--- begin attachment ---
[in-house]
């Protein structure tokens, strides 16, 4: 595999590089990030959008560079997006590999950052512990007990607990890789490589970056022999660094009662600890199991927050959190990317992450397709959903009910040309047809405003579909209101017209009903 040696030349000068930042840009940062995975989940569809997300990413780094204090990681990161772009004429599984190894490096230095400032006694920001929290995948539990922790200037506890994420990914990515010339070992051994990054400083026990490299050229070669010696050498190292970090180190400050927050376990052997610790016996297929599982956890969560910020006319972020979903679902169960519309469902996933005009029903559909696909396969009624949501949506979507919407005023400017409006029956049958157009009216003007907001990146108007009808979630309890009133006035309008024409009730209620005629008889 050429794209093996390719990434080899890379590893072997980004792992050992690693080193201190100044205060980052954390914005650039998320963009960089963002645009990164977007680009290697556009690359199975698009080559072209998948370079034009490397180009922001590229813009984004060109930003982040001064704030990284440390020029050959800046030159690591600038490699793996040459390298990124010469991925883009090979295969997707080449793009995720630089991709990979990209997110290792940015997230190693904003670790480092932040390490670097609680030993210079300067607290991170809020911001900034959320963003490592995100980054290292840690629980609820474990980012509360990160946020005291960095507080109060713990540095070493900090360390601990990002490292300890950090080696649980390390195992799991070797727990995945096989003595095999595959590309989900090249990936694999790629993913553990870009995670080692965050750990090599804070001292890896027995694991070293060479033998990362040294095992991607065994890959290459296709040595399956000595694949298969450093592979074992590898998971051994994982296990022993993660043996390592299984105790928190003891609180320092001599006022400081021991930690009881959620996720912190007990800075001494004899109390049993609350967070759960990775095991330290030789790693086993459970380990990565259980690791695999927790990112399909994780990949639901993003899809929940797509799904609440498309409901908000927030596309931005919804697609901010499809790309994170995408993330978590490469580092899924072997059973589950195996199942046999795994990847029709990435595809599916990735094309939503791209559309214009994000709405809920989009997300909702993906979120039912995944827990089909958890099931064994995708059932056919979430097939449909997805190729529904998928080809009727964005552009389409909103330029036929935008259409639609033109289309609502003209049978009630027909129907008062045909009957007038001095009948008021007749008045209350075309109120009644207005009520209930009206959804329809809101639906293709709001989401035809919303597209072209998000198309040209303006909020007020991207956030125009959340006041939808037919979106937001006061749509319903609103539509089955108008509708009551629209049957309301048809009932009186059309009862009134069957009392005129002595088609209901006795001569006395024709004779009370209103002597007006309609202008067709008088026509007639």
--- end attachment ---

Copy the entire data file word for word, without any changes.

[in-house]
């Protein structure tokens, strides 16, 4: 595999590089990030959008560079997006590999950052512990007990607990890789490589970056022999660094009662600890199991927050959190990317992450397709959903009910040309047809405003579909209101017209009903 040696030349000068930042840009940062995975989940569809997300990413780094204090990681990161772009004429599984190894490096230095400032006694920001929290995948539990922790200037506890994420990914990515010339070992051994990054400083026990490299050229070669010696050498190292970090180190400050927050376990052997610790016996297929599982956890969560910020006319972020979903679902169960519309469902996933005009029903559909696909396969009624949501949506979507919407005023400017409006029956049958157009009216003007907001990146108007009808979630309890009133006035309008024409009730209620005629008889 050429794209093996390719990434080899890379590893072997980004792992050992690693080193201190100044205060980052954390914005650039998320963009960089963002645009990164977007680009290697556009690359199975698009080559072209998948370079034009490397180009922001590229813009984004060109930003982040001064704030990284440390020029050959800046030159690591600038490699793996040459390298990124010469991925883009090979295969997707080449793009995720630089991709990979990209997110290792940015997230190693904003670790480092932040390490670097609680030993210079300067607290991170809020911001900034959320963003490592995100980054290292840690629980609820474990980012509360990160946020005291960095507080109060713990540095070493900090360390601990990002490292300890950090080696649980390390195992799991070797727990995945096989003595095999595959590309989900090249990936694999790629993913553990870009995670080692965050750990090599804070001292890896027995694991070293060479033998990362040294095992991607065994890959290459296709040595399956000595694949298969450093592979074992590898998971051994994982296990022993993660043996390592299984105790928190003891609180320092001599006022400081021991930690009881959620996720912190007990800075001494004899109390049993609350967070759960990775095991330290030789790693086993459970380990990565259980690791695999927790990112399909994780990949639901993003899809929940797509799904609440498309409901908000927030596309931005919804697609901010499809790309994170995408993330978590490469580092899924072997059973589950195996199942046999795994990847029709990435595809599916990735094309939503791209559309214009994000709405809920989009997300909702993906979120039912995944827990089909958890099931064994995708059932056919979430097939449909997805190729529904998928080809009727964005552009389409909103330029036929935008259409639609033109289309609502003209049978009630027909129907008062045909009957007038001095009948008021007749008045209350075309109120009644207005009520209930009206959804329809809101639906293709709001989401035809919303597209072209998000198309040209303006909020007020991207956030125009959340006041939808037919979106937001006061749509319903609103539509089955108008509708009551629209049957309301048809009932009186059309009862009134069957009392005129002595088609209901006795001569006395024709004779009370209103002597007006309609202008067709008088026509007639």